About NALSC

On March 1, 1990, Nishnawbe-Aski Legal Services Corporation was created to address the shortcomings in the administration of justice within Nishnawbe Aski Nation (NAN); and to improve access to justice for members of NAN.

Since 1990, NALSC has grown steadily and worked hard to develop a professional image, and to hire qualified staff to carry out the corporation’s mandate.

Innovative and creative programs have made NALSC a leader, and at times – an example, in alternatives to justice options. NALSC has met with success in these areas.

Mandate

To promote creative community-based justice systems and to deliver on a wide range of law-related services including legal, paralegal, public legal education, and law reform services to members of Nishnawbe Aski Nation.

Mission

To deliver the programs and services in a culturally appropriate manner sensitive to the unique values, customs and traditions of NAN communities.

Our Values & Principles

  • Unity, Self Governance, and Sustainability
  • Respect and Dignity
  • Integrity and Honesty
  • Sharing and Partnership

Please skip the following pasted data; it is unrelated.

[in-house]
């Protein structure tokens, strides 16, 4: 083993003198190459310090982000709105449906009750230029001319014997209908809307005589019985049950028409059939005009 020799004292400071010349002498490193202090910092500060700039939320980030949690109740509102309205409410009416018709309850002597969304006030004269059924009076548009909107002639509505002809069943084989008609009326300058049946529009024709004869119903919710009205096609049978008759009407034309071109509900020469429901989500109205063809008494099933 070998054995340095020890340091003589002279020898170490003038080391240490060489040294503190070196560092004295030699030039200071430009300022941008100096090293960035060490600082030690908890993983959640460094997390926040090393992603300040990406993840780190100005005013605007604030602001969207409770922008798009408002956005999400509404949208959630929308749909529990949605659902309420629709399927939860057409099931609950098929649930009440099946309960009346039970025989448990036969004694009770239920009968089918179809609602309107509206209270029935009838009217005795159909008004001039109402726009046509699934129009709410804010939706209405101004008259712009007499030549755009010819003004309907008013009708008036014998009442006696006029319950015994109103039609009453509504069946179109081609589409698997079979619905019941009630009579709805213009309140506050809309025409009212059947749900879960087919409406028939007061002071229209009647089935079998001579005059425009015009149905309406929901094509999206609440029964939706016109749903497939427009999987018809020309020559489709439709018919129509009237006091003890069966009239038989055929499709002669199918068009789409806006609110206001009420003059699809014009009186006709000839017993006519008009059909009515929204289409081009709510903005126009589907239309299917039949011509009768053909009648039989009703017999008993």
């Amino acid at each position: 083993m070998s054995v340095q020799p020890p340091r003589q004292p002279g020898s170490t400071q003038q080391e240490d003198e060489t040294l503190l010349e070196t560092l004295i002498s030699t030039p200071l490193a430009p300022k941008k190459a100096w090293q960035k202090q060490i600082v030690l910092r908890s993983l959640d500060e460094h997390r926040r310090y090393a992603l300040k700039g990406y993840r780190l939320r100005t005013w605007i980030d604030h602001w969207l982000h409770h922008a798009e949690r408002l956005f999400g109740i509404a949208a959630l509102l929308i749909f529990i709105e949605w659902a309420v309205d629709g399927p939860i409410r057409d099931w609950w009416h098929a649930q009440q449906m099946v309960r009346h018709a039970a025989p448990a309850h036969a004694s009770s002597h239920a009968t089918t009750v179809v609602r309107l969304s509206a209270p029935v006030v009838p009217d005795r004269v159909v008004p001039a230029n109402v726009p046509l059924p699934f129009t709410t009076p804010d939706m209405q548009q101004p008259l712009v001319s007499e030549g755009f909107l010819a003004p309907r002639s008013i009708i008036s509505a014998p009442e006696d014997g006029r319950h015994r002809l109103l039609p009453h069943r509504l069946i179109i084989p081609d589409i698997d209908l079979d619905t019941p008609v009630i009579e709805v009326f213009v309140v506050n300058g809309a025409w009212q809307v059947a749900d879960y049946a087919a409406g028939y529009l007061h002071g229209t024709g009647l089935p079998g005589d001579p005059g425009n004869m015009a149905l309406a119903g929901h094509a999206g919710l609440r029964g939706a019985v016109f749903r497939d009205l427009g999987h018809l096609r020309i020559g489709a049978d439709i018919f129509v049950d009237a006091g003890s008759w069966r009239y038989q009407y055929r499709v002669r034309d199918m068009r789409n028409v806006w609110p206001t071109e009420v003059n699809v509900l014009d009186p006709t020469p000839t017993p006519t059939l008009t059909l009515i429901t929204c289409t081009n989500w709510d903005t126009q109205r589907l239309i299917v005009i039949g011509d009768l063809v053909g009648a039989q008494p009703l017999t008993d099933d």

• Humility
  • Courage
  • Compassion and Caring
  • Wisdom
  • Truth

A Symbol of Unity

The Nishnawbe-Aski Legal Services symbol combines the traditional elements of the Aboriginal community with those of the EuroCanadian tradition.

Designer Roy Kakegamic weaves a scales of justice theme into the symbol using a balancing peace pipe. The pipe is recognized as the historical sacred symbol for bringing understanding between different people. The peace pipe is balanced on a tipi, which is the ancestral symbol for the home.

On each side of the tipi is a feather hanging from the peace pipe. One side of the tipi is coloured white and the other side black symbolizing the need for understanding of the two sides of every story. In the middle of the tipi is a red opening, an open invitation to the coming together of both sides.

The three elements: the peace pipe, tipi and feathers are contained in a circle – the circle of life – without beginning or end. This creates the fourth element in the design. Each of these elements represents one of the four directions of the compass. This theme is repeated again in the four sacred colours in the symbol: red, yellow, white and black.